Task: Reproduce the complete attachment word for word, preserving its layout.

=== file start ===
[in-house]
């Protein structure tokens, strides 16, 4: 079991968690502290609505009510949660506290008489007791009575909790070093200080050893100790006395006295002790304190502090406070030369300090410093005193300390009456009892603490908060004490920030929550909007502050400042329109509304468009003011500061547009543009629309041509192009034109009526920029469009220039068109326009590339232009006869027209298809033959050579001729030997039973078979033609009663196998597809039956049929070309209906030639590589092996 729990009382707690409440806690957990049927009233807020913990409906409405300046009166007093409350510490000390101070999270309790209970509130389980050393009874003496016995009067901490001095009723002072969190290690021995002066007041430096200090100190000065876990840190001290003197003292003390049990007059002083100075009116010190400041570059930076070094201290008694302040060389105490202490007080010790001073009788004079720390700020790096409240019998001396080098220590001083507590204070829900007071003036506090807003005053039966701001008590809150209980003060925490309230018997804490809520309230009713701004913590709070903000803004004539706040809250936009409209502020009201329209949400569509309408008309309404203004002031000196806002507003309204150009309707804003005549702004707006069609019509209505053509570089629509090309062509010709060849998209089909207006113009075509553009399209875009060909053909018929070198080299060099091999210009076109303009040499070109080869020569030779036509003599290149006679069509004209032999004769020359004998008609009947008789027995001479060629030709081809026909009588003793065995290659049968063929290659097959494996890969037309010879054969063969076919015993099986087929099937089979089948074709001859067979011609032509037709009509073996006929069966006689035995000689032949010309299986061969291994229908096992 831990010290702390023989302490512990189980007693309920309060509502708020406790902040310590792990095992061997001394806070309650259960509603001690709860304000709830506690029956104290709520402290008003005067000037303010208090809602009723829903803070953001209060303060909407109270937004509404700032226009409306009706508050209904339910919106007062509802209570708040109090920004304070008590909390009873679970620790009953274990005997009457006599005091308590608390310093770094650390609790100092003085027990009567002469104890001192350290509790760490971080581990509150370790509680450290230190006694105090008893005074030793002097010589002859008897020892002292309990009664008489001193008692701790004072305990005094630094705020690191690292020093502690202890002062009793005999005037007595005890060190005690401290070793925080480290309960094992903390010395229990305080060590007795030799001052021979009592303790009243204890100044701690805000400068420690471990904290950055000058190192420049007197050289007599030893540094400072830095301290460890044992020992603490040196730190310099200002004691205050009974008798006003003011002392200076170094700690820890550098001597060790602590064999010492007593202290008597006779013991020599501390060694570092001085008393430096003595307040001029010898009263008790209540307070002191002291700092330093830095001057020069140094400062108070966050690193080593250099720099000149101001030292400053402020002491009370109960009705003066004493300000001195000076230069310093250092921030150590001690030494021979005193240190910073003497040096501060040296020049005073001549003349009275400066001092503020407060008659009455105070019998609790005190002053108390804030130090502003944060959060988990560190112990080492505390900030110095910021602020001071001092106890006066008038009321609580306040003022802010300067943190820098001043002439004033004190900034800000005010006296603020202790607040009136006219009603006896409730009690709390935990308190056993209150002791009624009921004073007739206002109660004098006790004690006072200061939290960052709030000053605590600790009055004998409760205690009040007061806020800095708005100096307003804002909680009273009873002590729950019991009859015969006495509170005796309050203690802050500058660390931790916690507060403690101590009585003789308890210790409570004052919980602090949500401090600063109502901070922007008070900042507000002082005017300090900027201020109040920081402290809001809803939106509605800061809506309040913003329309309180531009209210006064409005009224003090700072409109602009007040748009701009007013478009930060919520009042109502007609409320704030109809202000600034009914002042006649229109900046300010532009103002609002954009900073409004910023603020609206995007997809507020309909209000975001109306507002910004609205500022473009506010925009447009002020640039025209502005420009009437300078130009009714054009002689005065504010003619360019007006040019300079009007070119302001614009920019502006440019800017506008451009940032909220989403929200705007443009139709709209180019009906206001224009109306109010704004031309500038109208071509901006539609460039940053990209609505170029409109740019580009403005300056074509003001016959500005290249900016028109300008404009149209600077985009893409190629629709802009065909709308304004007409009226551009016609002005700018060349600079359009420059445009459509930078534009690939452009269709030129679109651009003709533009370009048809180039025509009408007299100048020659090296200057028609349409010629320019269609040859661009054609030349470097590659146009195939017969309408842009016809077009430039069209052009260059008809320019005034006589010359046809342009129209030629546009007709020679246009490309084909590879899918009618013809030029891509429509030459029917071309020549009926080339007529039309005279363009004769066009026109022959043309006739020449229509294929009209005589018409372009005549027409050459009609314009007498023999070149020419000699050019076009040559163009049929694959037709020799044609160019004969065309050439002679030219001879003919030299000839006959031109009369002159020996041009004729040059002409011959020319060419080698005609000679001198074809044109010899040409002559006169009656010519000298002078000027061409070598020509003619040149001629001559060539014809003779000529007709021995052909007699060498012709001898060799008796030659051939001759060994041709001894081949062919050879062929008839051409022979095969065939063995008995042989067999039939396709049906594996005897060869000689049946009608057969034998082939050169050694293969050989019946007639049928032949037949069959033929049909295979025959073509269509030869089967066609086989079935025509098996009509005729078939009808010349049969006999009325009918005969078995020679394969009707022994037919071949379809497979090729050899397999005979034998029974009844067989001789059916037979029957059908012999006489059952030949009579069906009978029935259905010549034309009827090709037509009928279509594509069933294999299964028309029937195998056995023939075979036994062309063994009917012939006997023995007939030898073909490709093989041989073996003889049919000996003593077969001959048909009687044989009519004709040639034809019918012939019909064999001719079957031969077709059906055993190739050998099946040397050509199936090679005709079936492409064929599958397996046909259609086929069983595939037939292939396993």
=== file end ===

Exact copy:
[in-house]
């Protein structure tokens, strides 16, 4: 079991968690502290609505009510949660506290008489007791009575909790070093200080050893100790006395006295002790304190502090406070030369300090410093005193300390009456009892603490908060004490920030929550909007502050400042329109509304468009003011500061547009543009629309041509192009034109009526920029469009220039068109326009590339232009006869027209298809033959050579001729030997039973078979033609009663196998597809039956049929070309209906030639590589092996 729990009382707690409440806690957990049927009233807020913990409906409405300046009166007093409350510490000390101070999270309790209970509130389980050393009874003496016995009067901490001095009723002072969190290690021995002066007041430096200090100190000065876990840190001290003197003292003390049990007059002083100075009116010190400041570059930076070094201290008694302040060389105490202490007080010790001073009788004079720390700020790096409240019998001396080098220590001083507590204070829900007071003036506090807003005053039966701001008590809150209980003060925490309230018997804490809520309230009713701004913590709070903000803004004539706040809250936009409209502020009201329209949400569509309408008309309404203004002031000196806002507003309204150009309707804003005549702004707006069609019509209505053509570089629509090309062509010709060849998209089909207006113009075509553009399209875009060909053909018929070198080299060099091999210009076109303009040499070109080869020569030779036509003599290149006679069509004209032999004769020359004998008609009947008789027995001479060629030709081809026909009588003793065995290659049968063929290659097959494996890969037309010879054969063969076919015993099986087929099937089979089948074709001859067979011609032509037709009509073996006929069966006689035995000689032949010309299986061969291994229908096992 831990010290702390023989302490512990189980007693309920309060509502708020406790902040310590792990095992061997001394806070309650259960509603001690709860304000709830506690029956104290709520402290008003005067000037303010208090809602009723829903803070953001209060303060909407109270937004509404700032226009409306009706508050209904339910919106007062509802209570708040109090920004304070008590909390009873679970620790009953274990005997009457006599005091308590608390310093770094650390609790100092003085027990009567002469104890001192350290509790760490971080581990509150370790509680450290230190006694105090008893005074030793002097010589002859008897020892002292309990009664008489001193008692701790004072305990005094630094705020690191690292020093502690202890002062009793005999005037007595005890060190005690401290070793925080480290309960094992903390010395229990305080060590007795030799001052021979009592303790009243204890100044701690805000400068420690471990904290950055000058190192420049007197050289007599030893540094400072830095301290460890044992020992603490040196730190310099200002004691205050009974008798006003003011002392200076170094700690820890550098001597060790602590064999010492007593202290008597006779013991020599501390060694570092001085008393430096003595307040001029010898009263008790209540307070002191002291700092330093830095001057020069140094400062108070966050690193080593250099720099000149101001030292400053402020002491009370109960009705003066004493300000001195000076230069310093250092921030150590001690030494021979005193240190910073003497040096501060040296020049005073001549003349009275400066001092503020407060008659009455105070019998609790005190002053108390804030130090502003944060959060988990560190112990080492505390900030110095910021602020001071001092106890006066008038009321609580306040003022802010300067943190820098001043002439004033004190900034800000005010006296603020202790607040009136006219009603006896409730009690709390935990308190056993209150002791009624009921004073007739206002109660004098006790004690006072200061939290960052709030000053605590600790009055004998409760205690009040007061806020800095708005100096307003804002909680009273009873002590729950019991009859015969006495509170005796309050203690802050500058660390931790916690507060403690101590009585003789308890210790409570004052919980602090949500401090600063109502901070922007008070900042507000002082005017300090900027201020109040920081402290809001809803939106509605800061809506309040913003329309309180531009209210006064409005009224003090700072409109602009007040748009701009007013478009930060919520009042109502007609409320704030109809202000600034009914002042006649229109900046300010532009103002609002954009900073409004910023603020609206995007997809507020309909209000975001109306507002910004609205500022473009506010925009447009002020640039025209502005420009009437300078130009009714054009002689005065504010003619360019007006040019300079009007070119302001614009920019502006440019800017506008451009940032909220989403929200705007443009139709709209180019009906206001224009109306109010704004031309500038109208071509901006539609460039940053990209609505170029409109740019580009403005300056074509003001016959500005290249900016028109300008404009149209600077985009893409190629629709802009065909709308304004007409009226551009016609002005700018060349600079359009420059445009459509930078534009690939452009269709030129679109651009003709533009370009048809180039025509009408007299100048020659090296200057028609349409010629320019269609040859661009054609030349470097590659146009195939017969309408842009016809077009430039069209052009260059008809320019005034006589010359046809342009129209030629546009007709020679246009490309084909590879899918009618013809030029891509429509030459029917071309020549009926080339007529039309005279363009004769066009026109022959043309006739020449229509294929009209005589018409372009005549027409050459009609314009007498023999070149020419000699050019076009040559163009049929694959037709020799044609160019004969065309050439002679030219001879003919030299000839006959031109009369002159020996041009004729040059002409011959020319060419080698005609000679001198074809044109010899040409002559006169009656010519000298002078000027061409070598020509003619040149001629001559060539014809003779000529007709021995052909007699060498012709001898060799008796030659051939001759060994041709001894081949062919050879062929008839051409022979095969065939063995008995042989067999039939396709049906594996005897060869000689049946009608057969034998082939050169050694293969050989019946007639049928032949037949069959033929049909295979025959073509269509030869089967066609086989079935025509098996009509005729078939009808010349049969006999009325009918005969078995020679394969009707022994037919071949379809497979090729050899397999005979034998029974009844067989001789059916037979029957059908012999006489059952030949009579069906009978029935259905010549034309009827090709037509009928279509594509069933294999299964028309029937195998056995023939075979036994062309063994009917012939006997023995007939030898073909490709093989041989073996003889049919000996003593077969001959048909009687044989009519004709040639034809019918012939019909064999001719079957031969077709059906055993190739050998099946040397050509199936090679005709079936492409064929599958397996046909259609086929069983595939037939292939396993």